Sun, Dec 26, 2004 - Page 18 News List

Closing the book on the year's best

A year of Asia-related writing yielded a wide range of projects and noteworthy titles

By Bradley Winterton  /  CONTRIBUTING REPORTER

What was the best book on Asia encountered by this reviewer in 2004? The answer isn't, in fact, hard to decide, but we'll reserve the announcement until a little later. Instead, we'll look first at some of the most promising contenders for the title.

What has to be said right away is that, book-wise, 2004 has been an outstandingly good year for Taiwan. No less than 13 titles featuring the island have been reviewed in the Taipei Times, together with another two that refer to Taiwan in various ways. This is, by any standard, a huge increase from preceding years. Most of these books have focused on social analysis -- universities, especially in the US, appear to be swarming with writers eager to put on paper their thoughts on all aspects of Taiwanese life, past and present. English-language fiction set in Taiwan has, by contrast, remained something of a fledgling genre.

Beginning with fiction set in Asia, War Trash, by Ha Jin (哈金), was the most distinguished novel that came this reviewer's way this year. In it, the well-established author tackled the Korean War, seeing it as insanely wasteful, counter-productive and cruel. It may well be his best novel since his first one, the much-praised and award-winning Waiting.

Next-best on this year's fiction list was K: The Art of Love by Hong Ying, which re-created the love-affair between Bloomsbury off-shoot Julian Bell and a famous Chinese beauty in 1930s Wuhan and Beijing. Intensely readable, no stronger contrast to the grim brutalities of War Trash could be imagined.

For the rest, The Noodle Maker, by Ma Jian (馬建), was a collection of short stories satirizing 1990s attitudes in China with a mixture of farce and bitter recollection.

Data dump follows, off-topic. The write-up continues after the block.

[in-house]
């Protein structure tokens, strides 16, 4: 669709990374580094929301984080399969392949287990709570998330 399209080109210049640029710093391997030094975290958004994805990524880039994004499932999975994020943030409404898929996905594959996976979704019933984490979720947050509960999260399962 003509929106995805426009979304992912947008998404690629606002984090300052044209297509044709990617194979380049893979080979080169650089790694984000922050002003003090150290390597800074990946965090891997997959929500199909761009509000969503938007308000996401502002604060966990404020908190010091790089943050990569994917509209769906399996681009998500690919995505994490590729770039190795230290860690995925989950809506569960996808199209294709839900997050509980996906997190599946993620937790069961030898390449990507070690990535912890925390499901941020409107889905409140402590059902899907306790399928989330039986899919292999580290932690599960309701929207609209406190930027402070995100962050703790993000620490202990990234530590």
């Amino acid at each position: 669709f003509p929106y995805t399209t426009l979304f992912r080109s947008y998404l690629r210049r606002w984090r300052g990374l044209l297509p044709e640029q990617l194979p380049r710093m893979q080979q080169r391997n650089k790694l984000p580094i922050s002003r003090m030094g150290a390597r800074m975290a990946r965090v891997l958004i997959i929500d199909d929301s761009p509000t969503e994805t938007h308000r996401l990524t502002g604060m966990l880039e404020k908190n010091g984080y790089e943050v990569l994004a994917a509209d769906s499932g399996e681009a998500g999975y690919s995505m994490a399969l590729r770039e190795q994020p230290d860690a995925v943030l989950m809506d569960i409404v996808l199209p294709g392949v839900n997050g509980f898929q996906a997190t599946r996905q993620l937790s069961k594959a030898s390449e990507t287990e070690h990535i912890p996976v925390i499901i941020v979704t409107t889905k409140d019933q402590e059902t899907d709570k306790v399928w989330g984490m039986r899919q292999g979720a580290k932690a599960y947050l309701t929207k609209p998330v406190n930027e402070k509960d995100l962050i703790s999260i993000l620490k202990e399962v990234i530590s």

Our Bones are Scattered, by Andrew Ward, was a long novel based on the author's life-long preoccupation with the Indian Mutiny of 1857, while Village of Stone, by Xiaolu Guo, looked at child abuse in a remote coastal village in southern China in a way that managed to be sensational and light-weight.

Non-fiction books on the Asian region were dominated by Theodore Friend's Indonesian Destinies, a superb account of Indonesia from independence to the present. Friend, a retired senior American diplomat, blended interview material with accounts of his own travels to produce a markedly reader-friendly narrative. This book is one in a thousand.

Also highly notable was Narcotic Culture: A History of Drugs in China, by Frank Dikotter, with his researchers Lars Laamann and Zhou Xun. This provocative and wide-ranging book claimed that opium was far less harmful to China than had previously been believed. The fact that the author is an early-to-bed professor rather than a proselytizing drug-user made this original piece of historical research all the more remarkable and persuasive.

Life Along the Silk Road by Susan Whitfield (Murray) illuminated the world of Central Asia via 12 short stories, all based on the ancient manuscript evidence she deciphered during her work as a librarian at the British Library.

Also notable was Charles Allen's Duel in the Snows, a blow-by-blow account of the British invasion of Tibet in 1904; Robert Harvey's Comrades, a trenchantly anti-Communist survey of the history of Marxist revolutions worldwide; Philip Short's thorough and judicious Pol Pot; and Jon Latimer's Burma: The Forgotten War, a thoughtful treatment of the British World War II campaigns in that still-suffering country.

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